Jump to ContentJump to Main Navigation
The Autonomy of LawEssays on Legal Positivism$
Users without a subscription are not able to see the full content.

Robert P. George

Print publication date: 1999

Print ISBN-13: 9780198267904

Published to Oxford Scholarship Online: March 2012

DOI: 10.1093/acprof:oso/9780198267904.001.0001

Show Summary Details
Page of

PRINTED FROM OXFORD SCHOLARSHIP ONLINE (www.oxfordscholarship.com). (c) Copyright Oxford University Press, 2019. All Rights Reserved. An individual user may print out a PDF of a single chapter of a monograph in OSO for personal use. date: 22 October 2019

Farewell to ‘Legal Positivism’: The Separation Thesis Unravelling

Farewell to ‘Legal Positivism’: The Separation Thesis Unravelling

Chapter:
(p.119) 5 Farewell to ‘Legal Positivism’: The Separation Thesis Unravelling
Source:
The Autonomy of Law
Author(s):

Klaus Füβer

Publisher:
Oxford University Press
DOI:10.1093/acprof:oso/9780198267904.003.0005

H. L. A Hart complained about the ambiguity of legal positivism, and proposed a definition that refers to particular explications of the concept of law, to certain theories of legal interpretation, to particular views on the moral problem of a duty to obey the law, and to a sceptical position with regard to the meta-ethical issue of the possibility of moral knowledge. It is said to be restricted to the Thesis of Separation — the contention that there is no necessary connection between law and morals. In this chapter, the Separation Thesis is discussed even further, and has three shortcomings identified: first, that it has been vacillating between object-level contentions about moral qualities of the law; that the precise logical relation between both levels has never been properly accounted for; and that the question of necessary relations between morality and law hinges crucially on the presupposition that the very concept of law itself does not unravel into different sets of convenient stipulations from different epistemological angles, each of which renders the question of such necessary relations trivial. The Separation Thesis is also identified as having two versions: the Fallibility Law and the Neutrality Law.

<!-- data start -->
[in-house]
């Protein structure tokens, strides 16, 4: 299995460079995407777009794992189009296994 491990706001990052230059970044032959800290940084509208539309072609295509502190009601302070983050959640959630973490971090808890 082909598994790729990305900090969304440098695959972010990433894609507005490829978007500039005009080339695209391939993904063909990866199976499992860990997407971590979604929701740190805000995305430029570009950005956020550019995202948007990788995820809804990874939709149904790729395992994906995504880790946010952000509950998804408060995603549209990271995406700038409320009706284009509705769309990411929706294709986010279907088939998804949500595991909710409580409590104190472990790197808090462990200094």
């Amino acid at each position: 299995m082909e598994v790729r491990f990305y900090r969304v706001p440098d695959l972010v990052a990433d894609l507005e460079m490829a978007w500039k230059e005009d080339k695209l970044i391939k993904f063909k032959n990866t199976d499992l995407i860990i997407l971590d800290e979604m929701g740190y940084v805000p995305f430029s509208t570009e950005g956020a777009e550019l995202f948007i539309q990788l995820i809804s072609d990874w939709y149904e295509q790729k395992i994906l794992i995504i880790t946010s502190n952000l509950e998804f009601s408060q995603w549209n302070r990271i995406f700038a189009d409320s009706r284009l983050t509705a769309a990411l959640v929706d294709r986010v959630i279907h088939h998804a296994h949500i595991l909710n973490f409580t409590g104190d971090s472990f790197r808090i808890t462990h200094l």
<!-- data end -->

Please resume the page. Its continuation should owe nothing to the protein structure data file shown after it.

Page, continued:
Keywords:   epistemology, Fallibility Law, Neutrality Law, Thesis of Separation, law, morals

Oxford Scholarship Online requires a subscription or purchase to access the full text of books within the service. Public users can however freely search the site and view the abstracts and keywords for each book and chapter.

Please, subscribe or login to access full text content.

If you think you should have access to this title, please contact your librarian.

To troubleshoot, please check our FAQs , and if you can't find the answer there, please contact us .